Mac Music  |  Pc Music  |  440 Audio Software  |  440Forums  |  440tv  |  Zicos  |  AudioLexic


From AudioLexic

Jump to: navigation, search

The tárogató (Romanian: taragot) refers to two different woodwind instruments, both of them Hungarian. Up to about the 18th century, the tárogató was a type of shawm, with a double reed, conical bore, and no keys. This instrument is documented as far back as the 15th century. A symbol of Hungarian nationalism, its use was suppressed in the 18th century.

Because of its potential to be extremely loud and raucous, the tárogató was used as a signalling instrument in battle (like the bugle and the bagpipe), and simply to strike fear into the hearts of the Hungarians' enemies.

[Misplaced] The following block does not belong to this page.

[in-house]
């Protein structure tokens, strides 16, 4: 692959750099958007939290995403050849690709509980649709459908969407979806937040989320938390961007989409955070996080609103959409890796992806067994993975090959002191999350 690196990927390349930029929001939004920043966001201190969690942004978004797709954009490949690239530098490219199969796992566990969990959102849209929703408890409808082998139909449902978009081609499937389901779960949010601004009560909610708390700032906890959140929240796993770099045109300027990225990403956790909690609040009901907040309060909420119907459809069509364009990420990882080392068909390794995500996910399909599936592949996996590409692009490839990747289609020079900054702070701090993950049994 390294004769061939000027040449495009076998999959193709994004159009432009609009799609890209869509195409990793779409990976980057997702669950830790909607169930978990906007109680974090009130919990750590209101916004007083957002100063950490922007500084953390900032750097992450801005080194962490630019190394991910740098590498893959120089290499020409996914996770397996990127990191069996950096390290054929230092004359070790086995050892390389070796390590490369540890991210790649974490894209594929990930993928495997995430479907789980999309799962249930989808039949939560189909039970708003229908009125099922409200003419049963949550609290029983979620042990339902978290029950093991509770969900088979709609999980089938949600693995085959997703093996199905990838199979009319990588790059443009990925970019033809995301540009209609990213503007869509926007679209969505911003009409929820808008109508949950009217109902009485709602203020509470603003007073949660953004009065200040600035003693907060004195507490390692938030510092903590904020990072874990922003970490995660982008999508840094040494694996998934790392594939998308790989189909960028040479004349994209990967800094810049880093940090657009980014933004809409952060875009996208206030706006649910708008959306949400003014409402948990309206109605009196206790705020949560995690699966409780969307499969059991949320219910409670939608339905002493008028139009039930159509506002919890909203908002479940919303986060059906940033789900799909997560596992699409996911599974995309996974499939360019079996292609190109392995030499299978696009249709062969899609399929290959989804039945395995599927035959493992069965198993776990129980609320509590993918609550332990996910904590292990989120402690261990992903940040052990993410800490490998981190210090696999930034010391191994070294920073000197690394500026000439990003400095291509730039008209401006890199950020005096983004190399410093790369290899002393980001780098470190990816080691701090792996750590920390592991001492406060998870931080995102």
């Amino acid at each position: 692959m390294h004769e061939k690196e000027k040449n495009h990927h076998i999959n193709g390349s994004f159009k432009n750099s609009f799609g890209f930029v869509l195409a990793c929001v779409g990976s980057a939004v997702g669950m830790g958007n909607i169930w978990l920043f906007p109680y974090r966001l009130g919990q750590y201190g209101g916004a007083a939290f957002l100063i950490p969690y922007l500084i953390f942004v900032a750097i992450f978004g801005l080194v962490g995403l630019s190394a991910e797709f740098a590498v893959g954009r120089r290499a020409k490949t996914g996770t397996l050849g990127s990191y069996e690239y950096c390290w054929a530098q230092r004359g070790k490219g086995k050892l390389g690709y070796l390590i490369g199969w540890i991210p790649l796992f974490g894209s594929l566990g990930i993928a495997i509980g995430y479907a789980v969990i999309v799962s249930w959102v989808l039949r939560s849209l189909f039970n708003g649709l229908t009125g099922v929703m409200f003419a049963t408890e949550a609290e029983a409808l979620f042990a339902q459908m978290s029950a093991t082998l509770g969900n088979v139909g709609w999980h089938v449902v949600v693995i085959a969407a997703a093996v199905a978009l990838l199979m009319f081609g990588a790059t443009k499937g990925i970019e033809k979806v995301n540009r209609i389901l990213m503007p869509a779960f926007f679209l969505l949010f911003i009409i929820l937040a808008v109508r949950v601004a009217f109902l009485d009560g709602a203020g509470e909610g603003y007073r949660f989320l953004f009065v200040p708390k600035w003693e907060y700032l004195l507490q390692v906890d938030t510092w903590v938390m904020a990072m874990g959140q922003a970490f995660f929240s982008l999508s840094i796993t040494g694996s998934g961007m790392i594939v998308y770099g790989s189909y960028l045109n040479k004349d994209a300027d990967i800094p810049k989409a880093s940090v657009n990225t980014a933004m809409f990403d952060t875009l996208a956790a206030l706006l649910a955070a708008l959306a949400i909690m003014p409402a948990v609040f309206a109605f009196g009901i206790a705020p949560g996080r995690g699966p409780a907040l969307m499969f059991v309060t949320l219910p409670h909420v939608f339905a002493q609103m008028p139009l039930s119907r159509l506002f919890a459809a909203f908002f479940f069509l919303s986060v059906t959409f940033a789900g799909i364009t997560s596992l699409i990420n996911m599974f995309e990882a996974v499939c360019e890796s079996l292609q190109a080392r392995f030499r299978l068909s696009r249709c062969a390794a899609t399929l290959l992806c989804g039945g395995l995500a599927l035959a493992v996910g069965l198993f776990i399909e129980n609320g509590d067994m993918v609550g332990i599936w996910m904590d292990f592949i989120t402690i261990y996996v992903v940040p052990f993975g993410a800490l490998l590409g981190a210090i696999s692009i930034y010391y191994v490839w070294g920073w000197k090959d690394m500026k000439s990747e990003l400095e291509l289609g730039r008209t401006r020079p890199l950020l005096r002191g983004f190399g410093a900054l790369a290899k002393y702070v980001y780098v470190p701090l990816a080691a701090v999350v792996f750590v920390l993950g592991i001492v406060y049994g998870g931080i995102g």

In the 1890s a modern version was invented by Venzel József Schunda, a Budapest instrument maker. It uses a single reed, like a clarinet or saxophone, and has a conical bore, similar to the saxophone. The instrument is made of wood, usually black grenadilla wood like a clarinet. The most common size, the soprano tárogató in B♭, is about 29 inches (74 cm) in length and has a mournful sound similar to a cross between an English horn and a soprano saxophone. Other sizes exist; one maker, János Stowasser, advertised a family of seven sizes of which the largest was a contrabass tárogató in E♭.

[edit] Tárogató makers

[edit] External links

This article was started using a Wikipedia article
Personal tools
In other languages